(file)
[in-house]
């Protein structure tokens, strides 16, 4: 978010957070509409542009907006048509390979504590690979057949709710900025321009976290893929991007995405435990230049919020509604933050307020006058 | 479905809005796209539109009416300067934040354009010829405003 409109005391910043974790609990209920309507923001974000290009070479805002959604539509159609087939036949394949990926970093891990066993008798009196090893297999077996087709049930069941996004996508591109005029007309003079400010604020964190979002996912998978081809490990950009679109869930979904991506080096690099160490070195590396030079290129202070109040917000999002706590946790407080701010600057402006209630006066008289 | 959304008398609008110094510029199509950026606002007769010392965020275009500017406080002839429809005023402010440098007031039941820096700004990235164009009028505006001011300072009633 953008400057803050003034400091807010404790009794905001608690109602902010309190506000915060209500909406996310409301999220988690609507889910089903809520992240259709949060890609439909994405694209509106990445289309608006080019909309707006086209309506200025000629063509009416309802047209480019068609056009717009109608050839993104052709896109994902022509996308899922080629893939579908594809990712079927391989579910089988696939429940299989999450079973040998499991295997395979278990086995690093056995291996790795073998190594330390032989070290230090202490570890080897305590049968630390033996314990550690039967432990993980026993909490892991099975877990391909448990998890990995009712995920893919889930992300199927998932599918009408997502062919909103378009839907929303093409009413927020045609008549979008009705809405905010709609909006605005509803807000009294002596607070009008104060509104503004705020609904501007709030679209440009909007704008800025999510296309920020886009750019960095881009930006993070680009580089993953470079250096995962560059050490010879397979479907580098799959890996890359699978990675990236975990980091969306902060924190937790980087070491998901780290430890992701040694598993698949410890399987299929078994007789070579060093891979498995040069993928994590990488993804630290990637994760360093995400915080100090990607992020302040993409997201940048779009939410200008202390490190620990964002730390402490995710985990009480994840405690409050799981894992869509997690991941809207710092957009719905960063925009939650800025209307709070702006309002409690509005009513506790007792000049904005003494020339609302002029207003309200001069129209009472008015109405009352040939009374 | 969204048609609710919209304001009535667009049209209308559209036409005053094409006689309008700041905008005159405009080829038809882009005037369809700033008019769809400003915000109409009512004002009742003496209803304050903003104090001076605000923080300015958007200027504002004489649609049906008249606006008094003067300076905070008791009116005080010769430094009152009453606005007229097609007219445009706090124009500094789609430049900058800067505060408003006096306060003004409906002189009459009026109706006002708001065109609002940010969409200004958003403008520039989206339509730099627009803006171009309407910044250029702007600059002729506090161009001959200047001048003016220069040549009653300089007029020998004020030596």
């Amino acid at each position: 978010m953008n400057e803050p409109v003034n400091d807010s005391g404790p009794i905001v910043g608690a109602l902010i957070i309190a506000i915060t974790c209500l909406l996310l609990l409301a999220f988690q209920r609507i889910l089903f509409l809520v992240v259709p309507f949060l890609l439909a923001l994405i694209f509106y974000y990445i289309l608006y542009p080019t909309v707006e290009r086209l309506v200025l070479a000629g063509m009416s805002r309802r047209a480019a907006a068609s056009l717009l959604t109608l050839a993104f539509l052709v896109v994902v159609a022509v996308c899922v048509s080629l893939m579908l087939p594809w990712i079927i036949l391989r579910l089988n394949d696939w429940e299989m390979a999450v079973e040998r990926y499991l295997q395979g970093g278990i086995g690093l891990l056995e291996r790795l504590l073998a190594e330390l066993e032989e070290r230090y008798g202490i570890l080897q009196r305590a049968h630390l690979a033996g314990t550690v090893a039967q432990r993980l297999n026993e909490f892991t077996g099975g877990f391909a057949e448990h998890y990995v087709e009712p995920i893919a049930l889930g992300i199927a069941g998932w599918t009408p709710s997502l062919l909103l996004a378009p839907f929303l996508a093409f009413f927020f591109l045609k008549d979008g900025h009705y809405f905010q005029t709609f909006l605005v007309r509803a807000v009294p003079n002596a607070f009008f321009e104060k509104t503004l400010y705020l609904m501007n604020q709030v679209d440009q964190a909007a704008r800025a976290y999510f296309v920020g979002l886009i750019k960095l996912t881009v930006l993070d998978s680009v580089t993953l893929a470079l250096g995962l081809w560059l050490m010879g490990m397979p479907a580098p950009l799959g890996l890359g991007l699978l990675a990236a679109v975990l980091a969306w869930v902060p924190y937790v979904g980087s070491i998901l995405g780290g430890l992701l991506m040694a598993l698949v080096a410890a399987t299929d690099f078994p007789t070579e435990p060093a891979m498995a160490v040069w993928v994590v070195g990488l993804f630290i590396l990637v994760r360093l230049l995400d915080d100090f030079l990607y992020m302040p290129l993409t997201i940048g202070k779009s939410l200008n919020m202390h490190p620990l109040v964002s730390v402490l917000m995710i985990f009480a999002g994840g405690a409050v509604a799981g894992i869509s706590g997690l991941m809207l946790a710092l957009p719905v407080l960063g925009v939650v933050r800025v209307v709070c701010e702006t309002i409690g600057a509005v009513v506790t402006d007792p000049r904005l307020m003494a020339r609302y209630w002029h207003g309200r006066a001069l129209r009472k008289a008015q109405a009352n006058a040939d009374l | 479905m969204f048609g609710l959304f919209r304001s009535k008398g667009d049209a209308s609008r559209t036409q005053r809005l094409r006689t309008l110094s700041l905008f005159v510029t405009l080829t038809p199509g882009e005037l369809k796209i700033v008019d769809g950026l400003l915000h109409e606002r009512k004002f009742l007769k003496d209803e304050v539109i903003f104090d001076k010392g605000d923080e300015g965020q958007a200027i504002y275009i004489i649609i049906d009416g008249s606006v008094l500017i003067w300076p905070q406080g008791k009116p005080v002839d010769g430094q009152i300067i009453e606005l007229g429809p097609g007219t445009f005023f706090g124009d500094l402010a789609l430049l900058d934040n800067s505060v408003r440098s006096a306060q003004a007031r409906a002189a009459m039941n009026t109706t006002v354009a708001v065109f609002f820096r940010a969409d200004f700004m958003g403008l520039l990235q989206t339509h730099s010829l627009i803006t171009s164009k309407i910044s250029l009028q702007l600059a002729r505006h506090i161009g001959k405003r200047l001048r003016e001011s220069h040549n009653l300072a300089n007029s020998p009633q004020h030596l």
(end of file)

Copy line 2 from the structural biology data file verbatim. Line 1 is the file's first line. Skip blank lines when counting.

């Protein structure tokens, strides 16, 4: 978010957070509409542009907006048509390979504590690979057949709710900025321009976290893929991007995405435990230049919020509604933050307020006058 | 479905809005796209539109009416300067934040354009010829405003 409109005391910043974790609990209920309507923001974000290009070479805002959604539509159609087939036949394949990926970093891990066993008798009196090893297999077996087709049930069941996004996508591109005029007309003079400010604020964190979002996912998978081809490990950009679109869930979904991506080096690099160490070195590396030079290129202070109040917000999002706590946790407080701010600057402006209630006066008289 | 959304008398609008110094510029199509950026606002007769010392965020275009500017406080002839429809005023402010440098007031039941820096700004990235164009009028505006001011300072009633 953008400057803050003034400091807010404790009794905001608690109602902010309190506000915060209500909406996310409301999220988690609507889910089903809520992240259709949060890609439909994405694209509106990445289309608006080019909309707006086209309506200025000629063509009416309802047209480019068609056009717009109608050839993104052709896109994902022509996308899922080629893939579908594809990712079927391989579910089988696939429940299989999450079973040998499991295997395979278990086995690093056995291996790795073998190594330390032989070290230090202490570890080897305590049968630390033996314990550690039967432990993980026993909490892991099975877990391909448990998890990995009712995920893919889930992300199927998932599918009408997502062919909103378009839907929303093409009413927020045609008549979008009705809405905010709609909006605005509803807000009294002596607070009008104060509104503004705020609904501007709030679209440009909007704008800025999510296309920020886009750019960095881009930006993070680009580089993953470079250096995962560059050490010879397979479907580098799959890996890359699978990675990236975990980091969306902060924190937790980087070491998901780290430890992701040694598993698949410890399987299929078994007789070579060093891979498995040069993928994590990488993804630290990637994760360093995400915080100090990607992020302040993409997201940048779009939410200008202390490190620990964002730390402490995710985990009480994840405690409050799981894992869509997690991941809207710092957009719905960063925009939650800025209307709070702006309002409690509005009513506790007792000049904005003494020339609302002029207003309200001069129209009472008015109405009352040939009374 | 969204048609609710919209304001009535667009049209209308559209036409005053094409006689309008700041905008005159405009080829038809882009005037369809700033008019769809400003915000109409009512004002009742003496209803304050903003104090001076605000923080300015958007200027504002004489649609049906008249606006008094003067300076905070008791009116005080010769430094009152009453606005007229097609007219445009706090124009500094789609430049900058800067505060408003006096306060003004409906002189009459009026109706006002708001065109609002940010969409200004958003403008520039989206339509730099627009803006171009309407910044250029702007600059002729506090161009001959200047001048003016220069040549009653300089007029020998004020030596």